Wrong, the “bad political decisions” have driven us into debt. Until corruption and mismanagement is replaced by intelligent and transparent governance – we will continue to “be indebt”.

  3. Another Chance March 11, 2016 at 12:44 pm #

    It is most unlikely that after a divorce of more than 16 years a reunion in marriage will work. It is unthinkable that the Zimbabwe authorities would implement the necessary reforms for such a programme to work. Such programmes require political will and commitment to work. Zimbabwe has another chance to prove its sincerity when it comes to working with IFIs. Gooduck!

  4. kuhestagac March 11, 2016 at 1:11 pm #

    ,S­­t­­a­­r­­t w­­­­­­­­­0­­­­­­­­rk­­­­­­­in­­­­­­­g a­­­­­­­t­­­­­­­­ h0­­­­­­­­m­­­­­­­­­­e w­­­­­­­­it­­­­­­­­­h G­­­­­­­­­­00­­­­­­­­­­gl­­­­­­e! It­­­­­­’s by-­­­­­­far­­­­­­ the­­­­­­­ best­­­­­­­ j­­­­­­­0­b­­­­­­ I’­v­­­­­­­e ha­­­­­­­d­­­­­­­. ­­­­­­Last­­­­­­­ Thurs­­­­­­­d­ay­­­­­­­ I­­­­­­­ g­­0­­­­­­­t ­a ­­­­­­­bra­n­­­­­­d­­­­ n­­­­­­­ew BM­­­­­­­W ­­­­­­­since­­­­­­­ g­­e­­t­­ti­­­­­­ng­­­­­­ a­­­­­­ che­­­­­­ck­­­­­ f0r­­­­­­ ­­­­­­$­­­­­8­­­­­­786­­­­­­ thi­­­­­­s­­­­­­ – ­­­­­­6­­­­­­ wee­­­­­ks p­­­­­­ast­­­­­­. I­­­­­­ began­­­­­­ this­­­­­­ 6-m0nths­­­­­­ ag0­­­­­­ and­­­­­­ immediately­­­­­­ was­­­­­ ­bringing­­­­­­ h0me­­­­­­­ at­­­­­­ least­­­­­­ ­­­­­­$­­­­­­8­­­­­­1­­­­­­ pe­­­­­­r h0­­­­­­ur­­­­­­. I­­­­­­ w­0­rk­­­­­­ thr­­ough­­­­­­ th­is­­­­­ ­­ li­nk­­­­­­­­, g­­­­­­­­0.t­­­­­­­0 ­­tech­­­­­­­­ tab­­­­­­­ f0r­­­­­­­­­ w0rk­­­­­­­­ detail…­­………..

    —-> w­w­w.A­l­p­h­a-C­a­r­e­e­r­s.c­o­m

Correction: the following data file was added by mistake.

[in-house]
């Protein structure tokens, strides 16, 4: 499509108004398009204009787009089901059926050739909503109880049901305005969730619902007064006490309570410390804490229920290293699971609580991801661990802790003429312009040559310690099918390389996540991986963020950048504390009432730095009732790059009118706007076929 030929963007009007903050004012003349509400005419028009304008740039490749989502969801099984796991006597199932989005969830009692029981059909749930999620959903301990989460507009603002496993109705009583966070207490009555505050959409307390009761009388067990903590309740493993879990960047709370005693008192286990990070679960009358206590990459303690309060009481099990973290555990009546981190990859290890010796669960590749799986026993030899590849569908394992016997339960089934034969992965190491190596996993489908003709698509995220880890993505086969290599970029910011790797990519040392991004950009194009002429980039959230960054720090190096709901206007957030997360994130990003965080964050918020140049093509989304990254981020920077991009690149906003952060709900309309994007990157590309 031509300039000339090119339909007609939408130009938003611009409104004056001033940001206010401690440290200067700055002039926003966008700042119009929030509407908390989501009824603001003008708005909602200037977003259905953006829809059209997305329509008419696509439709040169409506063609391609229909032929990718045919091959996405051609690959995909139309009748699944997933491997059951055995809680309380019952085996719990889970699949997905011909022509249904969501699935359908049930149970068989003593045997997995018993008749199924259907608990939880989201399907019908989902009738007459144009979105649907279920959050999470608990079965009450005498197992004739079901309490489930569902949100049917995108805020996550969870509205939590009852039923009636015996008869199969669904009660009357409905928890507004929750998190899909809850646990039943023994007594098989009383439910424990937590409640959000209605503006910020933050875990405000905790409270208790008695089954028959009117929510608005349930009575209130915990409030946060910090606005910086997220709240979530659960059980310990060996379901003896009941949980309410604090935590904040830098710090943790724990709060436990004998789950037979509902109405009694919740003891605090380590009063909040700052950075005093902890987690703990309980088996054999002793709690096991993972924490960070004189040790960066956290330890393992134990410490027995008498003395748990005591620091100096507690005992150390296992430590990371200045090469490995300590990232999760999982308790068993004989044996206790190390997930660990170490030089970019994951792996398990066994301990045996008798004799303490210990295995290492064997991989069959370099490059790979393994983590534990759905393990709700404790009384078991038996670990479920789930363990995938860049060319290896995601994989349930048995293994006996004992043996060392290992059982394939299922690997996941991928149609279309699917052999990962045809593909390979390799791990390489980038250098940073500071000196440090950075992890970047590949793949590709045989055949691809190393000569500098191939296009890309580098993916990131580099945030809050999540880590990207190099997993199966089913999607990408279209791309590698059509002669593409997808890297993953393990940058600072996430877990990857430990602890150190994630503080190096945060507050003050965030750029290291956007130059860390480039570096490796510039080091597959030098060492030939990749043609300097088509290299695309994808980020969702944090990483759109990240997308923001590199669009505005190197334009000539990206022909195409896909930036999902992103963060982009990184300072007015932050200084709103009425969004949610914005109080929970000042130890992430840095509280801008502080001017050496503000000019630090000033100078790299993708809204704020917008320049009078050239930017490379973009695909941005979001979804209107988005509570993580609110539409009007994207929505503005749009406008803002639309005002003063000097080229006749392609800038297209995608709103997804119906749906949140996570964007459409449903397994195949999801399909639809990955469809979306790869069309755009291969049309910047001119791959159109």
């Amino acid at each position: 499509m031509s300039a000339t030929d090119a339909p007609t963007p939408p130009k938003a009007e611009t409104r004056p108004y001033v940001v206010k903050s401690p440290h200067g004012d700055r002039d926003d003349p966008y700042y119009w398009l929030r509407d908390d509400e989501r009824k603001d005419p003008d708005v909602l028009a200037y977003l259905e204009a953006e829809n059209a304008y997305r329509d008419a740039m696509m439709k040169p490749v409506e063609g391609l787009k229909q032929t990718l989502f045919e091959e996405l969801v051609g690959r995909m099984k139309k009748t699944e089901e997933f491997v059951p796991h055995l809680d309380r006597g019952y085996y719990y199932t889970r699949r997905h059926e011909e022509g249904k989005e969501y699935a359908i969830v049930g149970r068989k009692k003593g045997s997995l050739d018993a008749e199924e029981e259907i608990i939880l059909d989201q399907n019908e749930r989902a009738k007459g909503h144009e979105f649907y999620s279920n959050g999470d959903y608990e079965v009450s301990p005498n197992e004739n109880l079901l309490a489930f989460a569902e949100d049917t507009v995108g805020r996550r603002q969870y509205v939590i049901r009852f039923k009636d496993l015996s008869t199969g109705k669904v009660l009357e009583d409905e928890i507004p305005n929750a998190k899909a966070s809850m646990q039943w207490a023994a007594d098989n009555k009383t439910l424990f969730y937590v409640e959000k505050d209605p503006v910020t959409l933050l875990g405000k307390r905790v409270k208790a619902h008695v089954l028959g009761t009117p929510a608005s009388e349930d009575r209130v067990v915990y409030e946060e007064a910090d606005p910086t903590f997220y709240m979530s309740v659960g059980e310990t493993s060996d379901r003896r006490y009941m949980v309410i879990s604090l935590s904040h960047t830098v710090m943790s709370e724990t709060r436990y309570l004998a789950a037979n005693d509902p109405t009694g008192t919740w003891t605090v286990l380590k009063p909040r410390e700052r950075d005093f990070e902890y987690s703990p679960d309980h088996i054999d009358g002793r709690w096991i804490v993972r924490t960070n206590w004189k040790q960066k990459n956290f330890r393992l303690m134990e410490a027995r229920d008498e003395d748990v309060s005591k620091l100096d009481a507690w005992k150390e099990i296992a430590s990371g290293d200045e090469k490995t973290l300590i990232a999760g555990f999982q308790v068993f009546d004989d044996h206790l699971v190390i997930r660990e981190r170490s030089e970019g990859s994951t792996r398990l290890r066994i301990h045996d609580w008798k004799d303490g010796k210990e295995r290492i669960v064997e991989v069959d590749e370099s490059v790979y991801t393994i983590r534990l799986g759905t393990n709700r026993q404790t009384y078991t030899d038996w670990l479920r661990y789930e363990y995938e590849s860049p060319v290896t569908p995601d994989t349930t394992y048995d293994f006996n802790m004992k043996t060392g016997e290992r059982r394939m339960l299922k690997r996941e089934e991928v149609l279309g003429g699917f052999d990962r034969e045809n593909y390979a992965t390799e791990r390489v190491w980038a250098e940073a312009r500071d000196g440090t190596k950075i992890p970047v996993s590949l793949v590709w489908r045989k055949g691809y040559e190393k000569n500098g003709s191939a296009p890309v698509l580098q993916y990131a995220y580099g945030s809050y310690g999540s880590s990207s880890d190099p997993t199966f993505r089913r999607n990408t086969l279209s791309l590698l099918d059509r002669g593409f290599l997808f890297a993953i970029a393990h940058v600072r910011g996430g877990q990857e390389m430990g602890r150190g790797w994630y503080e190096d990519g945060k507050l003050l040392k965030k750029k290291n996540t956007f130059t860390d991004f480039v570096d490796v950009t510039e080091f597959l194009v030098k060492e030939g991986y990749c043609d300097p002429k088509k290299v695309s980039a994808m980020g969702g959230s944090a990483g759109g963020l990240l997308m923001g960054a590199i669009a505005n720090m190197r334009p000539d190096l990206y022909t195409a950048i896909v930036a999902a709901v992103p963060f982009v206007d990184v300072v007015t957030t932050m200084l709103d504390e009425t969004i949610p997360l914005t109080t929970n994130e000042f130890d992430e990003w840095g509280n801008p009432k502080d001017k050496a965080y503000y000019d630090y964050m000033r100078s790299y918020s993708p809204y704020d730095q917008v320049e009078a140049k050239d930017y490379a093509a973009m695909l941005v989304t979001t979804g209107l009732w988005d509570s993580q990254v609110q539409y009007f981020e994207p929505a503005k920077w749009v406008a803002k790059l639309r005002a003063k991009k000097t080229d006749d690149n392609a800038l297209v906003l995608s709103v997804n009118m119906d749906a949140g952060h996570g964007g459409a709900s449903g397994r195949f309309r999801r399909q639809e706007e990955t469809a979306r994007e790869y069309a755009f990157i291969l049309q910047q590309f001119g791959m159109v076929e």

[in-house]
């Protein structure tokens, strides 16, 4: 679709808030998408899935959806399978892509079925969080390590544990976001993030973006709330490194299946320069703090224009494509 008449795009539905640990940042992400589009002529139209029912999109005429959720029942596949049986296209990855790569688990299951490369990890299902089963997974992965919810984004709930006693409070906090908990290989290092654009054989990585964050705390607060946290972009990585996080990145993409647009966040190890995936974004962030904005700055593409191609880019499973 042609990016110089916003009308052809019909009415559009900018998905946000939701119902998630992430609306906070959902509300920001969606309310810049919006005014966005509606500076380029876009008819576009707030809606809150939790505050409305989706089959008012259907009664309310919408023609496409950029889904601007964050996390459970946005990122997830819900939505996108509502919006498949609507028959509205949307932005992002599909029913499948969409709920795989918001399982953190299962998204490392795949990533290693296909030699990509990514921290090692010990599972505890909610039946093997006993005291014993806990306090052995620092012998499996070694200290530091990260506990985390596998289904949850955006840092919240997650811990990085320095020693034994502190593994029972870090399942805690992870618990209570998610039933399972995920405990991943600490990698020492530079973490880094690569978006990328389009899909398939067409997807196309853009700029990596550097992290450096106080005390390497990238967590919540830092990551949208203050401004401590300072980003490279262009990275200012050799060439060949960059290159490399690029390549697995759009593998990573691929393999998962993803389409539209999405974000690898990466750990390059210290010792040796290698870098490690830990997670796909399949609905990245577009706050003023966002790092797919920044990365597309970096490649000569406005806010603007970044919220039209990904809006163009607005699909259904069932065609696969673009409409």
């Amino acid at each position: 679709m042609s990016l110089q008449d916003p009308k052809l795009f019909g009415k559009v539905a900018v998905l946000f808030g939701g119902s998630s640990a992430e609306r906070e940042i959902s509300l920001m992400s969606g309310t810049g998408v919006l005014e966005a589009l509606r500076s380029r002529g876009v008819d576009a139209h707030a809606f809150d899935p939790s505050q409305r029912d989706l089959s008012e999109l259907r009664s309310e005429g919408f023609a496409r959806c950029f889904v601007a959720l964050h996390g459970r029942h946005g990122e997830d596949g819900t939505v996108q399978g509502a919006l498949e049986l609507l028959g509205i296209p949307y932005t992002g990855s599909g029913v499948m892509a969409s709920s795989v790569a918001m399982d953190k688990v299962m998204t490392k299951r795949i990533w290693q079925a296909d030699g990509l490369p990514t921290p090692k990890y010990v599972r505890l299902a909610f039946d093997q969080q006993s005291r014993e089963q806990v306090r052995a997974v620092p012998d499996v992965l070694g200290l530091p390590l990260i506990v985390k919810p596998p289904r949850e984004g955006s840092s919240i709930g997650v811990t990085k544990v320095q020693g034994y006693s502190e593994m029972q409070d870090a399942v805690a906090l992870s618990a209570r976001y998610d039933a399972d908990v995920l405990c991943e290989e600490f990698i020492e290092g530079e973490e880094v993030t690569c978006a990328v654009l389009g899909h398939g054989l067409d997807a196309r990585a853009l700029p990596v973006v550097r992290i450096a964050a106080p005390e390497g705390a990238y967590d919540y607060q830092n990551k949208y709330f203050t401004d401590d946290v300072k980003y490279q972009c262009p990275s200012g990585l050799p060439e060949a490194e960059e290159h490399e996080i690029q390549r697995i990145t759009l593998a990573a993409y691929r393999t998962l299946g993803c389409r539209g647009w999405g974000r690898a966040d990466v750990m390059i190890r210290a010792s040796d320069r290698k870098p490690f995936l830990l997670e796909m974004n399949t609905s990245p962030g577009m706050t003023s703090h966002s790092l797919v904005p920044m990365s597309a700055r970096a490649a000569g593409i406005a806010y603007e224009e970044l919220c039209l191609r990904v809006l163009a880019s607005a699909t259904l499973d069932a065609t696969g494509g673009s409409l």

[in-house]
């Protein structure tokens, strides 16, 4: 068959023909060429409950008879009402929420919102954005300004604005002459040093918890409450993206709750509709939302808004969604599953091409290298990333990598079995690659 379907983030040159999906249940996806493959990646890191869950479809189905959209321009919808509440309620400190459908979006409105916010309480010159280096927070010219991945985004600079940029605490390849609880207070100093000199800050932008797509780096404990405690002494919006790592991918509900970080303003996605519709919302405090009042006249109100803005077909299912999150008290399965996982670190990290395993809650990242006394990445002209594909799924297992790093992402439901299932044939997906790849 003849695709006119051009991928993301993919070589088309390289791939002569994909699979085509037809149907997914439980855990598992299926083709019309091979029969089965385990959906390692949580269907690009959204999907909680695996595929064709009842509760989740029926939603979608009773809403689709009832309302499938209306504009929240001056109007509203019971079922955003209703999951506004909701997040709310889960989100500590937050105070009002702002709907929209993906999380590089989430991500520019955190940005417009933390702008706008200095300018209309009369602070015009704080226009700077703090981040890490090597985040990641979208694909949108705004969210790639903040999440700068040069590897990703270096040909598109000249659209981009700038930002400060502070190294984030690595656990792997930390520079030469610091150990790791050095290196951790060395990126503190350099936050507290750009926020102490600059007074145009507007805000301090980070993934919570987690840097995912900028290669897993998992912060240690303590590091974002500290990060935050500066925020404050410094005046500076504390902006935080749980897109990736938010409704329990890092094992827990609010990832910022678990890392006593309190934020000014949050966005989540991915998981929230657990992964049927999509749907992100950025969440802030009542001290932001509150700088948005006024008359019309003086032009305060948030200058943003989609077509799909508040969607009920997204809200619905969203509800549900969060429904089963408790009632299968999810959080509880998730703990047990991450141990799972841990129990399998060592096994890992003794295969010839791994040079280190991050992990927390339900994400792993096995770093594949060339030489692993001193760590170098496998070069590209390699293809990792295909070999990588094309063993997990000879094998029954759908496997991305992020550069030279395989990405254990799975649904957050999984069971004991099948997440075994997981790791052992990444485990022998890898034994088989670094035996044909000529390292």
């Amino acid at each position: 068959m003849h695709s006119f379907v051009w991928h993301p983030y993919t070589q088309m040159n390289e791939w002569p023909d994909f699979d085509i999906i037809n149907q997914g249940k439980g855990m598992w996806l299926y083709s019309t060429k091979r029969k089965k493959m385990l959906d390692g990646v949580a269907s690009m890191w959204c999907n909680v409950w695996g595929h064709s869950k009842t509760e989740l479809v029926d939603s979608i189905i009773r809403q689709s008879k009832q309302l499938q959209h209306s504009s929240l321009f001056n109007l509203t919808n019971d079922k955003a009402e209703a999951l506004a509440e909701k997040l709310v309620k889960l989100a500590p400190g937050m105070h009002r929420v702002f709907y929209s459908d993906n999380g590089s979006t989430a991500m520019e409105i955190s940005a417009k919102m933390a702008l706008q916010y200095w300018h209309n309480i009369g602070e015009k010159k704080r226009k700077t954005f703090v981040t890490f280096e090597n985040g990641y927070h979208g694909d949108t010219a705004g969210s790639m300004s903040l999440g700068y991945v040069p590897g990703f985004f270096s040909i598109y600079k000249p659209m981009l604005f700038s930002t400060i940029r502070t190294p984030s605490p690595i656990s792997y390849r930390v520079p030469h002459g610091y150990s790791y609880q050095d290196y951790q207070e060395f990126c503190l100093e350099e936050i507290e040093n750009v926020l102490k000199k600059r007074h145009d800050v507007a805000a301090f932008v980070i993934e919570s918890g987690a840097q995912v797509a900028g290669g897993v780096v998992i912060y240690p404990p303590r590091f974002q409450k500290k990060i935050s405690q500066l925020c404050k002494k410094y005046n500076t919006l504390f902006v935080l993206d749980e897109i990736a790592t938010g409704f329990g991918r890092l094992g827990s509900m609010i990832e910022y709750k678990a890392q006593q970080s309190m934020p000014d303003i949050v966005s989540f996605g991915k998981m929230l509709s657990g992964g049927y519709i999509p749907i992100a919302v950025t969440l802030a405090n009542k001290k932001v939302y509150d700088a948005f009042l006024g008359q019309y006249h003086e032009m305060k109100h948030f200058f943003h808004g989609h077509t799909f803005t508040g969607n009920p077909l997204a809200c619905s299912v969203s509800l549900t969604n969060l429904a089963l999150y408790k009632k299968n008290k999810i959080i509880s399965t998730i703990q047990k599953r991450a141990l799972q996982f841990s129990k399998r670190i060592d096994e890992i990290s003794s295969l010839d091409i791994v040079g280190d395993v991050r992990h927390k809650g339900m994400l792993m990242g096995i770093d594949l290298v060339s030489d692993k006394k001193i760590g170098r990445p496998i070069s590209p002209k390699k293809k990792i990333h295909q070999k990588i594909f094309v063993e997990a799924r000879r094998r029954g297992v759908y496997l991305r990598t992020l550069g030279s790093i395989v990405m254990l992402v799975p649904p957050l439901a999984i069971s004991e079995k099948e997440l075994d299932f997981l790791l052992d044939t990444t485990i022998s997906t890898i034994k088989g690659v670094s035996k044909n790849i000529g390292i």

5. Sabhuku March 11, 2016 at 5:23 pm #

    It all starts at the primary level Honourable CDE Minister, we as a nation need to focus on the means of production if our economy is to stand any chance of competing and succeeding in this global economic village. Only then when we have greatly enhanced our supply side economics as a nation, will industry have local raw materials readily available to process and value add(beneficiation). Only if the fore-mentioned occurs, can Zimbabwe then re-establish a dynamic tertiary industry providing locally manufactured reputable goods and services domestically and internationally. Out of all this will spring out an new economy, one which will be properly valued and respected by international finance lenders; it will be characterised by high quality goods and services offered at competitive pricing to spur sustainable growth into posterity.

  6. Socrates March 11, 2016 at 6:07 pm #


  7. Aristocrat March 11, 2016 at 6:18 pm #


  8. Ian Smith March 11, 2016 at 10:09 pm #

    Any succesfull country owes a lot to IMF. but its just that they are very discplined transparent and honest.. Zanu Pf is totaly the opposite,, they demonise the IMF and feed us with false and negative information about IMF.Zanu Pf yakadya mazimari akawanda ayakapiwha ne IMF,, when it was time up to pay they failed to pay back.
    Zvakafanana newe une shamwari yako inodhakwa sitereki weekend. monday morning ouya achitsvaga mari yebhazi neyechikafu chemhuri yake. So when you lend him money, its always proper to give him conditions when you decide to lend him.

    • Basa March 13, 2016 at 11:49 am #

      Yaaaa true. Its like I kill my parents in cold blood. Day after I cry to the world kuti hamundioni wo here I am an orphan. Kkkkkkkkk

  9. Financial Analyst March 12, 2016 at 8:30 am #

    If the IMF/Zimbabwe financial Programme did not work out well more than 10 years ago what is it that Zimbabwe will do differently this time around. IMF conditions for lending are stringent and austere. Can Zimbabwe with the same political leadership implement austerity reforms we wonder? Does the same Zimbabwe leadership have the capacity to change and keep its promises? Time will tell!

  10. Realist March 12, 2016 at 12:00 pm #

    The definition of madness is doing the same thing over and over expecting different results. Zimbabwe’s ESAP1 did not yield the desired results mainly coz the desired reforms were not fully implemented. What guarantee is there that this time around the same Govt will fully implement ESAP2 and the required reforms? Not convinced this can be done!